The Standard & Poor’s 500 Index (SPX) fell the most in three months, while Treasuries rallied with gold as demand for haven assets rose amid escalating tension in Ukraine and the Middle East. Sanctions against Russia intended to curb violence sent European markets lower.
The S&P 500 lost 1.2 percent for its first decline of at least 1 percent since April 10. The 10-year Treasury yield dropped six basis points to 2.46 percent at 4:30 p.m. in New York, while the rate on German 10-year bonds closed at a record low. The yen rose versus all of its 16 major peers and gold surged the most in four weeks on safety demand. Oil surged and the Chicago Board Options Exchange Volatility Index (VIX) jumped 32 percent, the most since April 2013.
Equities extended losses in the final hour of trading after Israel sent ground forces into the Gaza Strip in a military offensive intended to stop the barrage of missiles fired by Hamas and other Palestinian militants. The crisis in Ukraine escalated after a passenger jet crashed in the main battleground of the civil war, killing all 295 people on board. The government in Kiev blamed pro-Russian rebels for shooting down the Malaysian Airlines jet, while the separatists deny the accusation.
“People are selling out of fear,” Todd Lowenstein, a fund manager who helps manage $16 billion at Highmark Capital Management Inc. in Los Angeles, said in a phone interview. “The market is really acute to geopolitical risk. Given where valuations are and the move lately amid all the M&A activity, when you have some geopolitical shocks, people will look for a reason to sell.”
Equities fell earlier in the day while bonds rallied as the U.S. and the European Union imposed sanctions on Russian banks, energy companies and defense firms in the latest attempt to pressure the country to end support for Ukrainian rebels.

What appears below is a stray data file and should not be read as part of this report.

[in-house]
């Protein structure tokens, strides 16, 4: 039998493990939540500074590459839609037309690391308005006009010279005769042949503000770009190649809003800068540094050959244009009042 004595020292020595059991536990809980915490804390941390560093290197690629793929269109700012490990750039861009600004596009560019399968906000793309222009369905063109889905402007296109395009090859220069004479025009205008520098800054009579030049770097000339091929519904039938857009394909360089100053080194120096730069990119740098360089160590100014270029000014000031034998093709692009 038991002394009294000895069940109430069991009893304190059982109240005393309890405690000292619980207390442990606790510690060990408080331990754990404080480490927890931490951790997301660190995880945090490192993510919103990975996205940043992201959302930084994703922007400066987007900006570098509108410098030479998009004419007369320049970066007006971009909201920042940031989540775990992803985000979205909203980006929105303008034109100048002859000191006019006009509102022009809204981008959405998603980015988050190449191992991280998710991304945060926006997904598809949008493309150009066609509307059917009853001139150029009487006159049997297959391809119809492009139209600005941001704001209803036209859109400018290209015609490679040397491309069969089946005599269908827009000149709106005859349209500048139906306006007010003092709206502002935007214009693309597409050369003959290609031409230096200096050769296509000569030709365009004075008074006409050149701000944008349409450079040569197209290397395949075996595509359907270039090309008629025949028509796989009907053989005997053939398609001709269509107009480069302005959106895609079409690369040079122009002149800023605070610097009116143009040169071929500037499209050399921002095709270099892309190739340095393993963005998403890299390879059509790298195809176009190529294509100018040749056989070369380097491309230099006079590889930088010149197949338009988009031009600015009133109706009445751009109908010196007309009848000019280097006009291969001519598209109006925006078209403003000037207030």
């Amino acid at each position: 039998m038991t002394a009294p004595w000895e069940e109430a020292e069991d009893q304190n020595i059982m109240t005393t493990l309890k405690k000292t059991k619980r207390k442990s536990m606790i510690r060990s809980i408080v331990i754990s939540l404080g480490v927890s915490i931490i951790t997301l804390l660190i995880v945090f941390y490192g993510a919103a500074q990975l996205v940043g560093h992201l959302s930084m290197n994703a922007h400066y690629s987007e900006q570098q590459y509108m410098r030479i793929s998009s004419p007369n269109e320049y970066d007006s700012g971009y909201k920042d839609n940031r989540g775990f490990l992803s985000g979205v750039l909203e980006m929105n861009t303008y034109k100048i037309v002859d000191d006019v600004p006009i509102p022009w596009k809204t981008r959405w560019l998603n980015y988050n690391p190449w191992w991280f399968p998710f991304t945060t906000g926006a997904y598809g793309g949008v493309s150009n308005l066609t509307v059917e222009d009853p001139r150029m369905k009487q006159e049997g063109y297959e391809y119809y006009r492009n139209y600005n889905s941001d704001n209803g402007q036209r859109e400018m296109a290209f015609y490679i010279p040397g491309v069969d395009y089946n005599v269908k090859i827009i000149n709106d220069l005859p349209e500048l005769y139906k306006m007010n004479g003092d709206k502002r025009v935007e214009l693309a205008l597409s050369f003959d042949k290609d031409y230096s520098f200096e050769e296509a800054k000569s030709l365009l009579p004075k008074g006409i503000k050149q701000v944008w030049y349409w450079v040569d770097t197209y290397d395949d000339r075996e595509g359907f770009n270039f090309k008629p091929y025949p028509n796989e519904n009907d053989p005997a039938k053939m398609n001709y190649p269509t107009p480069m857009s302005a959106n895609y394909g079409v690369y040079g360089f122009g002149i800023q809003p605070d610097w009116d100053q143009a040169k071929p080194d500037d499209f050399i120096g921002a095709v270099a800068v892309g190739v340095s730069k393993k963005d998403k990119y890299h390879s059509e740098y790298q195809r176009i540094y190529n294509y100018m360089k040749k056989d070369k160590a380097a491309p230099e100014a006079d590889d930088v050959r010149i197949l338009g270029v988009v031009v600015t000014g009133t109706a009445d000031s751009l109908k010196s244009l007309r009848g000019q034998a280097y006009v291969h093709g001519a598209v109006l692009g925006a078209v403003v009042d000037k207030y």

President Vladimir Putin has repeatedly denied Russian involvement in the fighting.
Airlines began shifting planes away from the region, which sits astride some of the busiest air routes between Europe and Asia. Deutsche Lufthansa AG, Air France-KLM and OAO Aeroflot are avoiding eastern Ukraine for now, and Delta Air Lines Inc. said it was staying away from the entire country.
“Markets have to figure out if this is really an escalation of the conflict,” John Canally, an economic strategist at LPL Financial Corp., said in a phone interview from Boston. His firm oversees about $447.1 billion. “Markets have already been here before. This Ukraine situation started in February and this is kind of another wave of the escalation.”
The yen strengthened 0.4 percent to 101.24 per dollar while the yield on 10-year Japanese government bonds fell one basis point, or 0.01 percentage point, to 0.53 percent, closing at the lowest rate in more than a year. The euro was little changed at $1.3527 and touched 137.18 yen, the weakest since Feb. 6.
Gold rallied 1.3 percent to settle at $1,316.90, the biggest gain in four weeks as the escalating tension in Ukraine fueled demand for haven assets. The metal fell to $1,292.26 on July 15, the lowest level since June 19, as investors assessed prospects for higher U.S. interest rates. Silver jumped 2.1 percent.